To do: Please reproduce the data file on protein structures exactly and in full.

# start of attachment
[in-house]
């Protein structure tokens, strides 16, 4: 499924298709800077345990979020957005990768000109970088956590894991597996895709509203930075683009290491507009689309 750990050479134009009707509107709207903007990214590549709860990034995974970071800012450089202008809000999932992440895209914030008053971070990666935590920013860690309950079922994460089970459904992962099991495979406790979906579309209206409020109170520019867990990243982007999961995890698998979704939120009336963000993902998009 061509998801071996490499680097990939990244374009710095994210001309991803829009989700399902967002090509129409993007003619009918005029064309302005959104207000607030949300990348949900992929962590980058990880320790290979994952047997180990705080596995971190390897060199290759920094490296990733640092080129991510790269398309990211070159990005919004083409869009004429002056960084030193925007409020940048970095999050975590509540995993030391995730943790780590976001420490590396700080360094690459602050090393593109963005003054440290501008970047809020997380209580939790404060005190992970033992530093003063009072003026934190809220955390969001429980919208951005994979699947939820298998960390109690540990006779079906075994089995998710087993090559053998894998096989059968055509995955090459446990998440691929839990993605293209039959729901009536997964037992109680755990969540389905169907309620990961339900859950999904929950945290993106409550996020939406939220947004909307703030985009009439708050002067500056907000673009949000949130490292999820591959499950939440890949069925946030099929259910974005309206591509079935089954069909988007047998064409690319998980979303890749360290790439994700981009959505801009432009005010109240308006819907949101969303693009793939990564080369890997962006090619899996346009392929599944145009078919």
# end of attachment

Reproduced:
[in-house]
């Protein structure tokens, strides 16, 4: 499924298709800077345990979020957005990768000109970088956590894991597996895709509203930075683009290491507009689309 750990050479134009009707509107709207903007990214590549709860990034995974970071800012450089202008809000999932992440895209914030008053971070990666935590920013860690309950079922994460089970459904992962099991495979406790979906579309209206409020109170520019867990990243982007999961995890698998979704939120009336963000993902998009 061509998801071996490499680097990939990244374009710095994210001309991803829009989700399902967002090509129409993007003619009918005029064309302005959104207000607030949300990348949900992929962590980058990880320790290979994952047997180990705080596995971190390897060199290759920094490296990733640092080129991510790269398309990211070159990005919004083409869009004429002056960084030193925007409020940048970095999050975590509540995993030391995730943790780590976001420490590396700080360094690459602050090393593109963005003054440290501008970047809020997380209580939790404060005190992970033992530093003063009072003026934190809220955390969001429980919208951005994979699947939820298998960390109690540990006779079906075994089995998710087993090559053998894998096989059968055509995955090459446990998440691929839990993605293209039959729901009536997964037992109680755990969540389905169907309620990961339900859950999904929950945290993106409550996020939406939220947004909307703030985009009439708050002067500056907000673009949000949130490292999820591959499950939440890949069925946030099929259910974005309206591509079935089954069909988007047998064409690319998980979303890749360290790439994700981009959505801009432009005010109240308006819907949101969303693009793939990564080369890997962006090619899996346009392929599944145009078919």